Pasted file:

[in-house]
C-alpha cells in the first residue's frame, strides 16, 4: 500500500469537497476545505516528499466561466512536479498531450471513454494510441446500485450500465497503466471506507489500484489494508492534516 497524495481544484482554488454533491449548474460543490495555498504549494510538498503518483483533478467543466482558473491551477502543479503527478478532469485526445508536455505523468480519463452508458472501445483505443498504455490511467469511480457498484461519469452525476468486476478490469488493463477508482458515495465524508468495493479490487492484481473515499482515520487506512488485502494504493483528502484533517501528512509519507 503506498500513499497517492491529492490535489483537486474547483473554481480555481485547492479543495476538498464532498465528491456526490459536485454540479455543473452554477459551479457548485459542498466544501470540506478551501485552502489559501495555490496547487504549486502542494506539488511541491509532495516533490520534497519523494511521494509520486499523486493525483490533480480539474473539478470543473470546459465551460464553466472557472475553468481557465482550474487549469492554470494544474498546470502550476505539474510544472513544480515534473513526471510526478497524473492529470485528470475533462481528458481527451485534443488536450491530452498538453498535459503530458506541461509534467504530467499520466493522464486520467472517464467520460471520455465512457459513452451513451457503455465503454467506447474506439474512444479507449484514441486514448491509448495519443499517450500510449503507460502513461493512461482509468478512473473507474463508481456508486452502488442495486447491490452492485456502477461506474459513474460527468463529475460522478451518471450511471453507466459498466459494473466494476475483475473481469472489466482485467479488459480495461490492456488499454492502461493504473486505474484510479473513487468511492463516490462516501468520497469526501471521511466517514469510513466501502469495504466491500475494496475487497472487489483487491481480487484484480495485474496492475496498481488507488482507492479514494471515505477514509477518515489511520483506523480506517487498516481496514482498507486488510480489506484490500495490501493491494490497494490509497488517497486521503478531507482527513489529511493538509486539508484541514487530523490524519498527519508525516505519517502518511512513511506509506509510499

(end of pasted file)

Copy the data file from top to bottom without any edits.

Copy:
[in-house]
C-alpha cells in the first residue's frame, strides 16, 4: 500500500469537497476545505516528499466561466512536479498531450471513454494510441446500485450500465497503466471506507489500484489494508492534516 497524495481544484482554488454533491449548474460543490495555498504549494510538498503518483483533478467543466482558473491551477502543479503527478478532469485526445508536455505523468480519463452508458472501445483505443498504455490511467469511480457498484461519469452525476468486476478490469488493463477508482458515495465524508468495493479490487492484481473515499482515520487506512488485502494504493483528502484533517501528512509519507 503506498500513499497517492491529492490535489483537486474547483473554481480555481485547492479543495476538498464532498465528491456526490459536485454540479455543473452554477459551479457548485459542498466544501470540506478551501485552502489559501495555490496547487504549486502542494506539488511541491509532495516533490520534497519523494511521494509520486499523486493525483490533480480539474473539478470543473470546459465551460464553466472557472475553468481557465482550474487549469492554470494544474498546470502550476505539474510544472513544480515534473513526471510526478497524473492529470485528470475533462481528458481527451485534443488536450491530452498538453498535459503530458506541461509534467504530467499520466493522464486520467472517464467520460471520455465512457459513452451513451457503455465503454467506447474506439474512444479507449484514441486514448491509448495519443499517450500510449503507460502513461493512461482509468478512473473507474463508481456508486452502488442495486447491490452492485456502477461506474459513474460527468463529475460522478451518471450511471453507466459498466459494473466494476475483475473481469472489466482485467479488459480495461490492456488499454492502461493504473486505474484510479473513487468511492463516490462516501468520497469526501471521511466517514469510513466501502469495504466491500475494496475487497472487489483487491481480487484484480495485474496492475496498481488507488482507492479514494471515505477514509477518515489511520483506523480506517487498516481496514482498507486488510480489506484490500495490501493491494490497494490509497488517497486521503478531507482527513489529511493538509486539508484541514487530523490524519498527519508525516505519517502518511512513511506509506509510499